In Depth Analysis: CalculatedRisk Newsletter on Real Estate (Ad Free) Read it here.

Sunday, March 18, 2012

Public and Private Sector Payroll Jobs: Bush and Obama

by Calculated Risk on 3/18/2012 10:34:00 AM

This is a followup to the previous post showing the year-over-year change in private and public sector payroll jobs. With public sector jobs down over the last few years (state and local layoffs), several readers have asked if I could compare public sector hiring / firing to the early '00s.

The following two graphs compare public and private sector job losses (or added) for President George W. Bush's first term (following the stock market bust), and for President Obama's current term (following the housing bust and financial crisis).

Important: There are many differences between the two periods. Both followed the bursting of a bubble (stock and housing), although the housing bust also led to a severe financial crisis. As Reinhart and Rogoff noted, recoveries from financial crisis are usually very sluggish. See: "The Aftermath of Financial Crises".

Private Sector Payrolls Click on graph for larger image.

The first graph shows the change in private sector payroll jobs from the beginning of Mr. Bush's first term compared to Mr. Obama's current term.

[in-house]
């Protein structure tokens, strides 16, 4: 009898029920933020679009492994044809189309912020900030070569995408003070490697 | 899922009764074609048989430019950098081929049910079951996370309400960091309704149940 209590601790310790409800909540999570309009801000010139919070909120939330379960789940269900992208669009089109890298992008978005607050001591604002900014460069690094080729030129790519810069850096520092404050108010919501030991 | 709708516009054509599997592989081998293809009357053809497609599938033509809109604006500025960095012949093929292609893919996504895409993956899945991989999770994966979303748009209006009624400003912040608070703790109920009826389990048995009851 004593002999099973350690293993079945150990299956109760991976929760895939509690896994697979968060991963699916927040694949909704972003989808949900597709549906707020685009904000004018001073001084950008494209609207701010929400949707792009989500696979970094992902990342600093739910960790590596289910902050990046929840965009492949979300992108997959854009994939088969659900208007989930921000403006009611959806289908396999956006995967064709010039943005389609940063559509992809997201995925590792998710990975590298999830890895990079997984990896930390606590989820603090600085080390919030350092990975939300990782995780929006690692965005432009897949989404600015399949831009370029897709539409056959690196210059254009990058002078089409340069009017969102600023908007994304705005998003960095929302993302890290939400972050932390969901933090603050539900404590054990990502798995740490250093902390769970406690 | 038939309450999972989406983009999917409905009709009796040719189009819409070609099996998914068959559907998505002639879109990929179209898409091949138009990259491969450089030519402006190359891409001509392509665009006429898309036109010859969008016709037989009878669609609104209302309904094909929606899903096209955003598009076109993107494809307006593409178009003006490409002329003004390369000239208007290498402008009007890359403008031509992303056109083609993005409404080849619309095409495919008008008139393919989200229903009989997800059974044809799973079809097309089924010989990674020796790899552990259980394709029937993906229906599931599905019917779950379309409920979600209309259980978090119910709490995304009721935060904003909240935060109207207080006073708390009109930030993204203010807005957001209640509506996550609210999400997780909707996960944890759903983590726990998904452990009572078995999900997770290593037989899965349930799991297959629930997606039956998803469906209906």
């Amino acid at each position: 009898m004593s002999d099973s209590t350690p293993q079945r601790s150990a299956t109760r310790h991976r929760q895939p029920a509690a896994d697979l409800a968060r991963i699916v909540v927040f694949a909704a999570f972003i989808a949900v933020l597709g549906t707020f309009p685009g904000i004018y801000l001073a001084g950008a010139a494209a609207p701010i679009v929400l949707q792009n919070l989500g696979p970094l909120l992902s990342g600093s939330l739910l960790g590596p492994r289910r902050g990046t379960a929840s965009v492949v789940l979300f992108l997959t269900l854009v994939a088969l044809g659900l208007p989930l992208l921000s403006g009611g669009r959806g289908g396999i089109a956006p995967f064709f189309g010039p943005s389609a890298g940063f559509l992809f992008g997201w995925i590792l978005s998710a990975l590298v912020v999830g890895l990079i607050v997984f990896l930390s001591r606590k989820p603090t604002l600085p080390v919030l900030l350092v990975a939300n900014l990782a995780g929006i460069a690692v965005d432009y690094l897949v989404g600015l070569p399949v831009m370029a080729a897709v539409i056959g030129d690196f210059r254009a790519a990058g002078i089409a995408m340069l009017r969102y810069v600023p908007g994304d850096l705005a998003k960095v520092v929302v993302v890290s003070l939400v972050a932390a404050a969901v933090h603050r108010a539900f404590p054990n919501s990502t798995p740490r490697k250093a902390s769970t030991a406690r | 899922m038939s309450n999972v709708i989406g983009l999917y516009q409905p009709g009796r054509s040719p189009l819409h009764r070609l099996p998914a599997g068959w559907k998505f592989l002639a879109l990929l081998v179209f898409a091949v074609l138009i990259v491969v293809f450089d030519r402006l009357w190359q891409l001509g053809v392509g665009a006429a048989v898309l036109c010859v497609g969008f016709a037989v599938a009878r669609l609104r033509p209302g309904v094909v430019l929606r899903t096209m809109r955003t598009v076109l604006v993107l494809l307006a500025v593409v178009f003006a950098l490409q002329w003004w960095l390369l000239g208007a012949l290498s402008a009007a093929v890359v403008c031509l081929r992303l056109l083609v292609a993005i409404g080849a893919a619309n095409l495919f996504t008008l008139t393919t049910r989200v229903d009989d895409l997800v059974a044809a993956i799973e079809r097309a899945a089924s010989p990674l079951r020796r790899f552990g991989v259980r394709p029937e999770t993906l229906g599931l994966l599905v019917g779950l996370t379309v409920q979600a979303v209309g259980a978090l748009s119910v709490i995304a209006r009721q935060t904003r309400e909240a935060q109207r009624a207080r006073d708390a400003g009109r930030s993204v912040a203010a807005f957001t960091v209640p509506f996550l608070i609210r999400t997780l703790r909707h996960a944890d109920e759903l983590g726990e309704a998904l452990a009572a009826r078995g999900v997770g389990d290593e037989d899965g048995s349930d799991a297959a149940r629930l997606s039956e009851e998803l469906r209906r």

The employment recovery during Mr. Bush's first term was very sluggish, and private employment was down 913,000 jobs at the end of his first term. The recovery has been sluggish under Mr. Obama's presidency too, and there are still 247,000 fewer payroll jobs than when Mr. Obama's term started (although it appears this will turn positive in a couple of months).

Public Sector Payrolls A big difference between Mr. Bush's first term and Mr. Obama's presidency has been public sector employment. The public sector grew during Mr. Bush's term (up 900,000 jobs), but the public sector has declined since Obama took office (down 590,000 jobs). These job losses are at the state and local level, but they are still a significant drag on overall employment.

It appears the public sector jobs losses are slowing, and it looks likely that the decline in public payrolls will probably end mid-year 2012.

Summary for Week ending March 16th
Schedule for Week of March 18th